Editor’s note: This is the second in a series of articles looking at the lives of three Rockdale residents who were recently inducted into the Rockdale Black Heritage Hall of Fame and presented with Lifetime Achievement Awards.
As an associate professor and founding faculty member in the School of Global Journalism & Communication at Morgan State University in Baltimore, Rockdale County native E.R. Shipp is able to pursue many of her passions, most notably journalism, education and activism.
“Part of my motivation is I always tell people I see myself as kind of a combination of (journalist) Ida B. Wells and (author and anthropologist) Zora Neale Hurston and (educator) Mary McLeod Bethune — all powerful women.
“All of it does tie in to some extent, to activism because of the notion that I want future generations to be equipped to be the full-fledged citizens we’re all supposed to be.”
Shipp, who in 1996 won the Pulitzer Prize for commentary as a columnist for the New York Daily News, is also a history enthusiast and has been researching her family history for nearly three decades.
Earlier this year, she returned to Conyers to give a talk on black historical sites in Rockdale County and two years ago was instrumental — along with Rockdale County Board of Education Chair Katrina McCollum Young and the Rev. Aldren Sadler Sr. — in the establishment of Black Heritage of Rockdale County, from which the Black Heritage Hall of Fame sprung.
“We wanted to have a way to get people to know more about history, and there was a sense that a lot of black newcomers to Rockdale had no respect for black old-timers because they didn’t think we’d ever done anything and had no history,” she said.
At the inaugural Black Heritage Hall of Fame induction in March, Shipp, educator Jacquelyn Belcher and educator and longtime Conyers City Council member Cleveland Stroud were recognized with the Lifetime Achievement Award.
Shipp, who also taught at Columbia University in New York for nearly a dozen years and served as the ombudsman at the Washington Post for three years, said she was surprised and pleased by the award.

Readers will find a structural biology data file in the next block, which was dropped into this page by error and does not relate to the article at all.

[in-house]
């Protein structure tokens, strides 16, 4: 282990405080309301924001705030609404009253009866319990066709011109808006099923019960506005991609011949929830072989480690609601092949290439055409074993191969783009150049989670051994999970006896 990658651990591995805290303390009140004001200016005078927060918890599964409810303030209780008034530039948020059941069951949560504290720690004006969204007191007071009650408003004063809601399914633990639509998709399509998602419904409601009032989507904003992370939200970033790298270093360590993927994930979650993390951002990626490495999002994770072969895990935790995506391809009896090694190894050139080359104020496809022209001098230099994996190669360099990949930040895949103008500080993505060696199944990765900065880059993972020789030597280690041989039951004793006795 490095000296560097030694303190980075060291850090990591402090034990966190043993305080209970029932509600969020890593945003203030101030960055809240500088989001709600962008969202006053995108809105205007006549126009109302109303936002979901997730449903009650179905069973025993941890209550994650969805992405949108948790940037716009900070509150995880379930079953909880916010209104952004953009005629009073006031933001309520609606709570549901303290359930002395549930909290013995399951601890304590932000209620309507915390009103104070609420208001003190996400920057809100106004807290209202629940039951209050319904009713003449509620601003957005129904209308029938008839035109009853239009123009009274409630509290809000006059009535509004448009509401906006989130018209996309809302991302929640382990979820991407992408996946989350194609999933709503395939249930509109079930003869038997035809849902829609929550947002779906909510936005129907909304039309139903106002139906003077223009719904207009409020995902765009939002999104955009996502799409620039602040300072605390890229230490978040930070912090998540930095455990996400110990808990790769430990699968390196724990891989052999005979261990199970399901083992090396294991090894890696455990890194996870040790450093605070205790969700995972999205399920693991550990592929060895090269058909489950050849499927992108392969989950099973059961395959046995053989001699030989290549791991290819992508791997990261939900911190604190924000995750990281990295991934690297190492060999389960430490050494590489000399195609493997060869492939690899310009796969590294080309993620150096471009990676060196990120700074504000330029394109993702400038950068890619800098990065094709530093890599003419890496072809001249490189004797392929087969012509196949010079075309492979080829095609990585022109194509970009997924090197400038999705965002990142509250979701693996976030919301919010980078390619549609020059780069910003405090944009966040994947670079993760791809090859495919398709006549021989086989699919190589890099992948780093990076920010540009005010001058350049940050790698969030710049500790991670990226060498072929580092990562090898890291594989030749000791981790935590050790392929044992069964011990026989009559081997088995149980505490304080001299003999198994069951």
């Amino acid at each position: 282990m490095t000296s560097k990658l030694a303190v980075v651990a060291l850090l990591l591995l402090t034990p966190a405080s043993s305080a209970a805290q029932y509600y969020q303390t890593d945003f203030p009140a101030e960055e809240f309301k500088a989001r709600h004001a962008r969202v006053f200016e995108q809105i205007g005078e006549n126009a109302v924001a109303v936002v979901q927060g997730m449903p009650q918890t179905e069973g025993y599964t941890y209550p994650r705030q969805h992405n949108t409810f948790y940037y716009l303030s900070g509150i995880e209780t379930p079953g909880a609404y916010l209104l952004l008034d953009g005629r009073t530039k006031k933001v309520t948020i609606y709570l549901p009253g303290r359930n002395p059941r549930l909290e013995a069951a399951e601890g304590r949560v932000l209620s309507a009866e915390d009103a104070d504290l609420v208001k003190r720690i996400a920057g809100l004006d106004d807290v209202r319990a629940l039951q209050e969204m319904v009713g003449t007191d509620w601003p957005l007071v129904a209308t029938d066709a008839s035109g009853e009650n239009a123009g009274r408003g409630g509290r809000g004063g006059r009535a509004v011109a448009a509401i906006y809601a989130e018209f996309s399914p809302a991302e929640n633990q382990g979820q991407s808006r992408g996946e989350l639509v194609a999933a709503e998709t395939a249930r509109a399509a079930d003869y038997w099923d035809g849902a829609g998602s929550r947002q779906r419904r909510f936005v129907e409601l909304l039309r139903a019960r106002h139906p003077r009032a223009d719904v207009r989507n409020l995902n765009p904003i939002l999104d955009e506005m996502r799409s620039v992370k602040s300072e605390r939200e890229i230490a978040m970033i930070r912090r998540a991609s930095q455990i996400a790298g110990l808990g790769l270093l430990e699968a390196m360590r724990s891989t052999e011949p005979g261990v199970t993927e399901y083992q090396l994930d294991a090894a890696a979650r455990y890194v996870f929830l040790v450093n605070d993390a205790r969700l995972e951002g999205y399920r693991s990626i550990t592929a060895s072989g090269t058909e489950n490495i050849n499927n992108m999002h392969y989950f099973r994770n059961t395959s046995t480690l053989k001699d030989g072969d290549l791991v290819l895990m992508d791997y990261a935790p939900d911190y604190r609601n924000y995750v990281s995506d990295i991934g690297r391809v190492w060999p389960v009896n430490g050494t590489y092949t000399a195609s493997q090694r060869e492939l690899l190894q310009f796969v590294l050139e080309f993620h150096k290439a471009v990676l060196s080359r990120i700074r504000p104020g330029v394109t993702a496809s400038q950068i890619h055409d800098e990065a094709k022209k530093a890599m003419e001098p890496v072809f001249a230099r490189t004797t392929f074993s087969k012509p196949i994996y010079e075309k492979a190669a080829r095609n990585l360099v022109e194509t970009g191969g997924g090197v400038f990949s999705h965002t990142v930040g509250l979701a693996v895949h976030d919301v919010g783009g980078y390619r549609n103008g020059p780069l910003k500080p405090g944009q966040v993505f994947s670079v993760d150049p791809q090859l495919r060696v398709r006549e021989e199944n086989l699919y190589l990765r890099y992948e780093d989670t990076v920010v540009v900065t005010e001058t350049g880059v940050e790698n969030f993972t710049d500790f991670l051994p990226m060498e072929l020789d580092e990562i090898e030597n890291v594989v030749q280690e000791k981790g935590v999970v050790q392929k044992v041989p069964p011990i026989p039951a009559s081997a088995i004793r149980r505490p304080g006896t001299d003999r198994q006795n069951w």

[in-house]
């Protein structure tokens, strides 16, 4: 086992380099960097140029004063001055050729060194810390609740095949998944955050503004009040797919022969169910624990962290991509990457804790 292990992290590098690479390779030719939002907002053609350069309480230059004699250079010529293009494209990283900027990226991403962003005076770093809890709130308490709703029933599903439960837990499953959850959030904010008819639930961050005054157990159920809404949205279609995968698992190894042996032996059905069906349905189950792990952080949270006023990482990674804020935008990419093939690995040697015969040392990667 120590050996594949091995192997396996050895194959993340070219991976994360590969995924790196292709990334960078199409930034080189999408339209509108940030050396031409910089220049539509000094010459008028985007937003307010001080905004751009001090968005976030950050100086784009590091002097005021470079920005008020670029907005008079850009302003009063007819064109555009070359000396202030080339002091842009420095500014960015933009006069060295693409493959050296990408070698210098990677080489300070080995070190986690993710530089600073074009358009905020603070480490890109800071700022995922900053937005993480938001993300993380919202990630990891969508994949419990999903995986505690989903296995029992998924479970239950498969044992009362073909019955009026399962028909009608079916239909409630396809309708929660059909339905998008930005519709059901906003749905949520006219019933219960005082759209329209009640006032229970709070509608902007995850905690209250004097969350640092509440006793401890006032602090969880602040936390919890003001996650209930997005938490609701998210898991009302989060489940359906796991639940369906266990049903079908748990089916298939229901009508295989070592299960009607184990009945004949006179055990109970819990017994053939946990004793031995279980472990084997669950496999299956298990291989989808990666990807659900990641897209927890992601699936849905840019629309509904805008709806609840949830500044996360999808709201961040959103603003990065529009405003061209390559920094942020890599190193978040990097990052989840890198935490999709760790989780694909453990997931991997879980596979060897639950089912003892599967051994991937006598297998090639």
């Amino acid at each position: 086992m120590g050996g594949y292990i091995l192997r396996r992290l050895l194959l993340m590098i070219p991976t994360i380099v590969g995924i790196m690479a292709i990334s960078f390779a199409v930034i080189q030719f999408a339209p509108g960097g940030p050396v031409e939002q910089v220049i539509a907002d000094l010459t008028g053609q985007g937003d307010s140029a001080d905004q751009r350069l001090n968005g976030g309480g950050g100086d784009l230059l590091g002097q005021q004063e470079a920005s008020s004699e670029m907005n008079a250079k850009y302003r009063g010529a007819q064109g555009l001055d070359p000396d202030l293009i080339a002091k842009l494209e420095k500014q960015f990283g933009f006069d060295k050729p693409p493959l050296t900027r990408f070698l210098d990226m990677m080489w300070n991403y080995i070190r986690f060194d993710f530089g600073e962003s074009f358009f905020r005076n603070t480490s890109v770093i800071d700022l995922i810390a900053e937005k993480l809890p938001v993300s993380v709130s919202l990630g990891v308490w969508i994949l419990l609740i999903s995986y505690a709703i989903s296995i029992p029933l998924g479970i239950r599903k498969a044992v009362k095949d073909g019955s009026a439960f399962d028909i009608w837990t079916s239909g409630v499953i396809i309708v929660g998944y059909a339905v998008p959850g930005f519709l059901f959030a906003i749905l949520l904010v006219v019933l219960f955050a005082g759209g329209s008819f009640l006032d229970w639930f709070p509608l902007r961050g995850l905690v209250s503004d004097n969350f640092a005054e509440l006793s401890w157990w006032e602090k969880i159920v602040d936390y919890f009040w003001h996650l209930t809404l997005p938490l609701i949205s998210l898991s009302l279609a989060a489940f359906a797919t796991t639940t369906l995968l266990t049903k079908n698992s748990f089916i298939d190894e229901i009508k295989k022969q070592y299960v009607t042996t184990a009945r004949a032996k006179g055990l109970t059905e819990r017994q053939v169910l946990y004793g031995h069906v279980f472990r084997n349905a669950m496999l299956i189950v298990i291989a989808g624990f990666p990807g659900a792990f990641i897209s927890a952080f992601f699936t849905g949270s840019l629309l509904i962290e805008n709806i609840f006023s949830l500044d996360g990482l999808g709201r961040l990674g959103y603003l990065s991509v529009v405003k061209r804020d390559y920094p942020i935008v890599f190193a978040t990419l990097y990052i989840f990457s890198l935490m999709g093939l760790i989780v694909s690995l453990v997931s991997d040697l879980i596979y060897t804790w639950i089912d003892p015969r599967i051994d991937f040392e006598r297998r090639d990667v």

“Essentially we were memorializing a lot of people who had come before,” she said. “We were launching the hall of fame, so we’ll be continually adding people who are still with us who are doing significant things to advance a better understanding of the contributions of blacks in the Rockdale area. This was part of that.
“I was more interested in honoring those of the past for the first round, but others decided to come up with this Lifetime Achievement Award. I was not aware of it until they announced it. It’s an honor and I’m glad.”
Shipp, who said all the classes she teaches at the historically black university since the journalism school was established in 2013 have “a heavy dose of history,” led a communication law and ethics class in the spring and is involved in a host of school-related projects preparing the newsgatherers of the future.
“You have to be creative when you’re a small, state-supported school because sometimes the legislature may cut your funding and you end up having to be more creative in finding other funding,” she said. “One of the things our deans have done in the school is to form alliances with other schools that for various reasons need to show they’re doing to something to address a lack of diversity.”
Morgan State students have worked with budding journalists from Brigham Young and West Virginia on several projects, including an award-winning multimedia report on the 50th anniversary of “Bloody Sunday” in Selma, Alabama (www.bridgingselma.com), and a report on food deserts. A new collaboration with students from West Virginia will focus on the opioid crisis and its impact on families and children in Maryland and West Virginia.
Shipp will also spend three weeks this summer in New York City — “My old stomping ground,” she quipped — preparing the blueprint for Morgan State students to work with the writers and editors of the Wall Street Journal.
“We’re also developing a way to diversify the profession in a way, especially in the area of business journalism, so we have a new partnership with the Wall Street Journal,” said Shipp, who will serve as the faculty liaison on the initiative.
“There are a number of students — 10 — will get the benefit of being mentored by people at the Wall Street Journal and we’ll have master classes at our school and students will go to NYC and the Washington bureau to shadow journalists … The idea is to create a pipeline of people, kids of color, to go into this field of journalism.”